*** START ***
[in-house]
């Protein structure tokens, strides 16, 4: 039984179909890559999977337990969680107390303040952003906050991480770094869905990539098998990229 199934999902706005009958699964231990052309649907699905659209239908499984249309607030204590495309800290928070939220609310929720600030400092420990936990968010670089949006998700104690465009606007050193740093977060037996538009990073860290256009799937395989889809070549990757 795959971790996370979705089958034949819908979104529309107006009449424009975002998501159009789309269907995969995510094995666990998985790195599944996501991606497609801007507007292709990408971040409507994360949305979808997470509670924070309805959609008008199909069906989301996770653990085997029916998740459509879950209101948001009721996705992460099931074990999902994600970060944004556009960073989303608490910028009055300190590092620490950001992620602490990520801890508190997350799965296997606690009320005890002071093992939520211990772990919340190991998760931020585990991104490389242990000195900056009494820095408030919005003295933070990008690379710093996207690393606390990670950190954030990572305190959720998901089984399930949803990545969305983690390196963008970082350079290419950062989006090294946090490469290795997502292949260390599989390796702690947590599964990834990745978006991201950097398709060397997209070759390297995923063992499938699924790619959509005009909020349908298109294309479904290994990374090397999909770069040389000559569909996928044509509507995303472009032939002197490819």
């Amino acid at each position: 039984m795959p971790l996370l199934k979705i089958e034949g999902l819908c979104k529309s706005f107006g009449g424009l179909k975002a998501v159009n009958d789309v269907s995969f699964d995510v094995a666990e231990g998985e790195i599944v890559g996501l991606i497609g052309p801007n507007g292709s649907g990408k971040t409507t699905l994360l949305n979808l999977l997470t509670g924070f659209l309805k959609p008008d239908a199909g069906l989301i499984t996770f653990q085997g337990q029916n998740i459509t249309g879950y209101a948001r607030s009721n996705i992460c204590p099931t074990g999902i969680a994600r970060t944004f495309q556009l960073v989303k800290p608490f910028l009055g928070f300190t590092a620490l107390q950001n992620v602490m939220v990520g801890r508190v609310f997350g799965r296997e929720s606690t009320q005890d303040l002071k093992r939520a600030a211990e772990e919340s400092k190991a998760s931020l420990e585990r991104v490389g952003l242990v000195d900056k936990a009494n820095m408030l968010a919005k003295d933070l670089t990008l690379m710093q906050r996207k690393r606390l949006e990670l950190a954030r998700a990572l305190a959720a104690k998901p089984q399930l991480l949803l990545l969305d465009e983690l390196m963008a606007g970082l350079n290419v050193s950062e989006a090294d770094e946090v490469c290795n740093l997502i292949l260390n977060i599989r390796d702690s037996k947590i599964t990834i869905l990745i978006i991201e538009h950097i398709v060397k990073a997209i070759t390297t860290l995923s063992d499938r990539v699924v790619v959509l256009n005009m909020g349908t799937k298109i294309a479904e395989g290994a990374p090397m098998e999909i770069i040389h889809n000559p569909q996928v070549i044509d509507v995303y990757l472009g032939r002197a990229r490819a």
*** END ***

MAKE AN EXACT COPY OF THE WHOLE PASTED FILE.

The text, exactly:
[in-house]
């Protein structure tokens, strides 16, 4: 039984179909890559999977337990969680107390303040952003906050991480770094869905990539098998990229 199934999902706005009958699964231990052309649907699905659209239908499984249309607030204590495309800290928070939220609310929720600030400092420990936990968010670089949006998700104690465009606007050193740093977060037996538009990073860290256009799937395989889809070549990757 795959971790996370979705089958034949819908979104529309107006009449424009975002998501159009789309269907995969995510094995666990998985790195599944996501991606497609801007507007292709990408971040409507994360949305979808997470509670924070309805959609008008199909069906989301996770653990085997029916998740459509879950209101948001009721996705992460099931074990999902994600970060944004556009960073989303608490910028009055300190590092620490950001992620602490990520801890508190997350799965296997606690009320005890002071093992939520211990772990919340190991998760931020585990991104490389242990000195900056009494820095408030919005003295933070990008690379710093996207690393606390990670950190954030990572305190959720998901089984399930949803990545969305983690390196963008970082350079290419950062989006090294946090490469290795997502292949260390599989390796702690947590599964990834990745978006991201950097398709060397997209070759390297995923063992499938699924790619959509005009909020349908298109294309479904290994990374090397999909770069040389000559569909996928044509509507995303472009032939002197490819």
């Amino acid at each position: 039984m795959p971790l996370l199934k979705i089958e034949g999902l819908c979104k529309s706005f107006g009449g424009l179909k975002a998501v159009n009958d789309v269907s995969f699964d995510v094995a666990e231990g998985e790195i599944v890559g996501l991606i497609g052309p801007n507007g292709s649907g990408k971040t409507t699905l994360l949305n979808l999977l997470t509670g924070f659209l309805k959609p008008d239908a199909g069906l989301i499984t996770f653990q085997g337990q029916n998740i459509t249309g879950y209101a948001r607030s009721n996705i992460c204590p099931t074990g999902i969680a994600r970060t944004f495309q556009l960073v989303k800290p608490f910028l009055g928070f300190t590092a620490l107390q950001n992620v602490m939220v990520g801890r508190v609310f997350g799965r296997e929720s606690t009320q005890d303040l002071k093992r939520a600030a211990e772990e919340s400092k190991a998760s931020l420990e585990r991104v490389g952003l242990v000195d900056k936990a009494n820095m408030l968010a919005k003295d933070l670089t990008l690379m710093q906050r996207k690393r606390l949006e990670l950190a954030r998700a990572l305190a959720a104690k998901p089984q399930l991480l949803l990545l969305d465009e983690l390196m963008a606007g970082l350079n290419v050193s950062e989006a090294d770094e946090v490469c290795n740093l997502i292949l260390n977060i599989r390796d702690s037996k947590i599964t990834i869905l990745i978006i991201e538009h950097i398709v060397k990073a997209i070759t390297t860290l995923s063992d499938r990539v699924v790619v959509l256009n005009m909020g349908t799937k298109i294309a479904e395989g290994a990374p090397m098998e999909i770069i040389h889809n000559p569909q996928v070549i044509d509507v995303y990757l472009g032939r002197a990229r490819a």